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  #1  
Old 07-08-2013, 09:58 PM
bucs&bolts bucs&bolts is offline
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Default What's the deal with Ohlund?

This guy hasn't played in 2 years and it seems like he's done. Is it just as simple as him milking the Bolts for money or do they really think he's gonna play again? I never see his situation talked about. Does the Lightning pay his full salary during the season or do they get a break from insurance of some kind? He needs to do the right thing and just retire.

Last edited by bucs&bolts; 07-09-2013 at 09:42 AM.
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  #2  
Old 07-08-2013, 10:02 PM
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He won't play again. He's not milking the Bolts as much as he's getting out of the game what he gave it. His ability to walk comfortably and play with his kids into old age...
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Old 07-08-2013, 10:06 PM
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I think we determined a while back that if he retired it would actually hurt us cap wise.
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Old 07-08-2013, 10:10 PM
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Medical insurance covers him but the cap hit remains. The right thing is to pay him since he hurt himself while performing.

The new CBA allows for the caphit to go away if the player is put on the long term injury reserve. The lightning aren't losing anything by him attempting his comeback.
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Old 07-08-2013, 10:20 PM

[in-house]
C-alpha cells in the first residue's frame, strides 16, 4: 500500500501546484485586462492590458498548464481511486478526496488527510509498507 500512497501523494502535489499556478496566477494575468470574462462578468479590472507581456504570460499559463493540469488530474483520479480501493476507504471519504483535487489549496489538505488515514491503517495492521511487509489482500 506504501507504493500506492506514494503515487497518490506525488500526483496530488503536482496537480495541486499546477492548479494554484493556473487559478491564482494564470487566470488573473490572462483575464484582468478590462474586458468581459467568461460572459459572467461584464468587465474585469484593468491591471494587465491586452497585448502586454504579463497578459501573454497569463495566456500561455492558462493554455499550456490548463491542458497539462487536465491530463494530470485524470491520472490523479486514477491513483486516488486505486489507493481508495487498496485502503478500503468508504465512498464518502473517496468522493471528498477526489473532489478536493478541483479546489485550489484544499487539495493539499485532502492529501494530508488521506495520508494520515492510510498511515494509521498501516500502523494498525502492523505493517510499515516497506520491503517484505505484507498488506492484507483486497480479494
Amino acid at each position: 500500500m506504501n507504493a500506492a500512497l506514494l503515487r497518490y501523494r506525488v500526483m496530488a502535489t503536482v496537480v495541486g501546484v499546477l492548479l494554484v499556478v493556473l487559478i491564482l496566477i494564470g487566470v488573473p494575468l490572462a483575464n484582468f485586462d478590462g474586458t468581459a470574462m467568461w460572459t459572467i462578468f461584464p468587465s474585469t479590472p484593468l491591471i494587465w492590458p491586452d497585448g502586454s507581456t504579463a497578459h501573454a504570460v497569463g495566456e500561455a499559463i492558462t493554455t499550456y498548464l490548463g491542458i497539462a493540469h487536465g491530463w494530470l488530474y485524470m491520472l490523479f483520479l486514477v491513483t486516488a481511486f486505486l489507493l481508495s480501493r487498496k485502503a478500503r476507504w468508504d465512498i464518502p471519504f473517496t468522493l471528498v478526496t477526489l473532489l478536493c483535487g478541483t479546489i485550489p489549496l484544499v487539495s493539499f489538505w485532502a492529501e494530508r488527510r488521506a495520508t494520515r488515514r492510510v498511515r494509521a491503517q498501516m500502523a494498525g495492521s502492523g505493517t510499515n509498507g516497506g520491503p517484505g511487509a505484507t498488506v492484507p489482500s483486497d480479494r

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I read sometime back that while contracts USED to be insured, so if a guy went LTIR the ins. co. paid 80% and the team 20%, now extremely few contracts are insured because the exorbitant premiums make it unwise fiscally--is that data erroneous?

Edit to add: Don't know how accurate this info is with the new CBA, but I found it at http://hfboards.hockeysfuture.com/ar.../t-956653.html
Quote:
...As part of the plan, which the NHL purchases through New York-based insurance broker BWD Group, NHL teams are "required to insure a handful of players through a 'temporary total disability' program administered by the league." Each team "pays a premium based on the salaries of its five highest-paid players, but is free to allocate that coverage how it wishes." NHL Deputy Commissioner Bill Daly said that "typically, a team will extend coverage to as many as seven players."
...
DeCock noted individual teams "are free to pursue additional coverage, but the heavy premiums make it a losing proposition." Rutherford said that "seeking private insurance to cover a longer deal is prohibitively expensive."

Each team pays a premium based on the salaries of its five highest-paid players, but is free to allocate that coverage how it wishes. Typically, a team will extend coverage to as many as seven players, Daly said. Coverage kicks in when a player misses at least 30 games.

Beyond that, individual teams are free to pursue additional coverage, but the heavy premiums make it a losing proposition. To insure a player under the league program, it costs about 5 percent of his salary. To insure additional players, it would cost substantially more.